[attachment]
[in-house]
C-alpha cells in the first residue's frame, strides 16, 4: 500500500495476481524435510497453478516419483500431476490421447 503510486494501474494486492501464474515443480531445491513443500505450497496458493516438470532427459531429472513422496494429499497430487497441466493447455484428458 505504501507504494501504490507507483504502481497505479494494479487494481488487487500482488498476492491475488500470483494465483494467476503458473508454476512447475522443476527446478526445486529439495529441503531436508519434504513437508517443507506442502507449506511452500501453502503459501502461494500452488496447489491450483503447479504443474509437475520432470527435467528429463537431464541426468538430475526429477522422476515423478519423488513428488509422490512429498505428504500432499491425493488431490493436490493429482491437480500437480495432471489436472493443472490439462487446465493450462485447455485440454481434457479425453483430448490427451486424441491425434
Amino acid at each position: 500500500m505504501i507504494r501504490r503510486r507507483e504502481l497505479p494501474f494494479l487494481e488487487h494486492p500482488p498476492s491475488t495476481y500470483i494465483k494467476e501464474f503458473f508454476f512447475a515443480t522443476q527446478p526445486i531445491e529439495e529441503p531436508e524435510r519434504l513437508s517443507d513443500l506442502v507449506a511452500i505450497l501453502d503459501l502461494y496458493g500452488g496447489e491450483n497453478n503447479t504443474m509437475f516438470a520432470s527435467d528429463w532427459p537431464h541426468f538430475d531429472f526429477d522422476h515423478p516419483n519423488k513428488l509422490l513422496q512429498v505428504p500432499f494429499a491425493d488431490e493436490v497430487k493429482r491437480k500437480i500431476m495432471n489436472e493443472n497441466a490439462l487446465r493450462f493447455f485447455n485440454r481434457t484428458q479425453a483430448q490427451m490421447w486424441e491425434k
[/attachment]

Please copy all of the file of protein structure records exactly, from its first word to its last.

[in-house]
C-alpha cells in the first residue's frame, strides 16, 4: 500500500495476481524435510497453478516419483500431476490421447 503510486494501474494486492501464474515443480531445491513443500505450497496458493516438470532427459531429472513422496494429499497430487497441466493447455484428458 505504501507504494501504490507507483504502481497505479494494479487494481488487487500482488498476492491475488500470483494465483494467476503458473508454476512447475522443476527446478526445486529439495529441503531436508519434504513437508517443507506442502507449506511452500501453502503459501502461494500452488496447489491450483503447479504443474509437475520432470527435467528429463537431464541426468538430475526429477522422476515423478519423488513428488509422490512429498505428504500432499491425493488431490493436490493429482491437480500437480495432471489436472493443472490439462487446465493450462485447455485440454481434457479425453483430448490427451486424441491425434
Amino acid at each position: 500500500m505504501i507504494r501504490r503510486r507507483e504502481l497505479p494501474f494494479l487494481e488487487h494486492p500482488p498476492s491475488t495476481y500470483i494465483k494467476e501464474f503458473f508454476f512447475a515443480t522443476q527446478p526445486i531445491e529439495e529441503p531436508e524435510r519434504l513437508s517443507d513443500l506442502v507449506a511452500i505450497l501453502d503459501l502461494y496458493g500452488g496447489e491450483n497453478n503447479t504443474m509437475f516438470a520432470s527435467d528429463w532427459p537431464h541426468f538430475d531429472f526429477d522422476h515423478p516419483n519423488k513428488l509422490l513422496q512429498v505428504p500432499f494429499a491425493d488431490e493436490v497430487k493429482r491437480k500437480i500431476m495432471n489436472e493443472n497441466a490439462l487446465r493450462f493447455f485447455n485440454r481434457t484428458q479425453a483430448q490427451m490421447w486424441e491425434k